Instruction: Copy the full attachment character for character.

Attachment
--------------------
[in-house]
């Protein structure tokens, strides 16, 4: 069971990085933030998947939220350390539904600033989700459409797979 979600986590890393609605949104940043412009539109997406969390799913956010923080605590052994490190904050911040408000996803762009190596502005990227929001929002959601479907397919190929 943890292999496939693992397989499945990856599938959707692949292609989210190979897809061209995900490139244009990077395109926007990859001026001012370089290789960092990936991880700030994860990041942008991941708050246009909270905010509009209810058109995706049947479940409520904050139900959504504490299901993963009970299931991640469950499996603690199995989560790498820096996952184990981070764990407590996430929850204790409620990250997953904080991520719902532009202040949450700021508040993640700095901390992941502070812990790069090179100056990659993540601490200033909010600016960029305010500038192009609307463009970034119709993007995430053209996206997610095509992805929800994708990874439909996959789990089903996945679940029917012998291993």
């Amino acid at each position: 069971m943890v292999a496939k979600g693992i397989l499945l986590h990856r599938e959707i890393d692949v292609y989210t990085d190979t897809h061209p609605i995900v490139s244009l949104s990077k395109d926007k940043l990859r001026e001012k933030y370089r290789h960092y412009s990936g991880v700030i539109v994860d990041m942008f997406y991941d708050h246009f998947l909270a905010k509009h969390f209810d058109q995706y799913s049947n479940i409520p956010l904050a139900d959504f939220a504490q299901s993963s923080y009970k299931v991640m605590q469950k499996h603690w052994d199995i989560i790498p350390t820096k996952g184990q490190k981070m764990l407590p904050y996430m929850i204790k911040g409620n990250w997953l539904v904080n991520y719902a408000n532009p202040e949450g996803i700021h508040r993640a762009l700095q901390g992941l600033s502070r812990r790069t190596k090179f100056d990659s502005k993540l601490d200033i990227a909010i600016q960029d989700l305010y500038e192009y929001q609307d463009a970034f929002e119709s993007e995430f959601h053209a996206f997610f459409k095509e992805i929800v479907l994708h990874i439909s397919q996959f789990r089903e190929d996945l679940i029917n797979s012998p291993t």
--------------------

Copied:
[in-house]
């Protein structure tokens, strides 16, 4: 069971990085933030998947939220350390539904600033989700459409797979 979600986590890393609605949104940043412009539109997406969390799913956010923080605590052994490190904050911040408000996803762009190596502005990227929001929002959601479907397919190929 943890292999496939693992397989499945990856599938959707692949292609989210190979897809061209995900490139244009990077395109926007990859001026001012370089290789960092990936991880700030994860990041942008991941708050246009909270905010509009209810058109995706049947479940409520904050139900959504504490299901993963009970299931991640469950499996603690199995989560790498820096996952184990981070764990407590996430929850204790409620990250997953904080991520719902532009202040949450700021508040993640700095901390992941502070812990790069090179100056990659993540601490200033909010600016960029305010500038192009609307463009970034119709993007995430053209996206997610095509992805929800994708990874439909996959789990089903996945679940029917012998291993």
């Amino acid at each position: 069971m943890v292999a496939k979600g693992i397989l499945l986590h990856r599938e959707i890393d692949v292609y989210t990085d190979t897809h061209p609605i995900v490139s244009l949104s990077k395109d926007k940043l990859r001026e001012k933030y370089r290789h960092y412009s990936g991880v700030i539109v994860d990041m942008f997406y991941d708050h246009f998947l909270a905010k509009h969390f209810d058109q995706y799913s049947n479940i409520p956010l904050a139900d959504f939220a504490q299901s993963s923080y009970k299931v991640m605590q469950k499996h603690w052994d199995i989560i790498p350390t820096k996952g184990q490190k981070m764990l407590p904050y996430m929850i204790k911040g409620n990250w997953l539904v904080n991520y719902a408000n532009p202040e949450g996803i700021h508040r993640a762009l700095q901390g992941l600033s502070r812990r790069t190596k090179f100056d990659s502005k993540l601490d200033i990227a909010i600016q960029d989700l305010y500038e192009y929001q609307d463009a970034f929002e119709s993007e995430f959601h053209a996206f997610f459409k095509e992805i929800v479907l994708h990874i439909s397919q996959f789990r089903e190929d996945l679940i029917n797979s012998p291993t």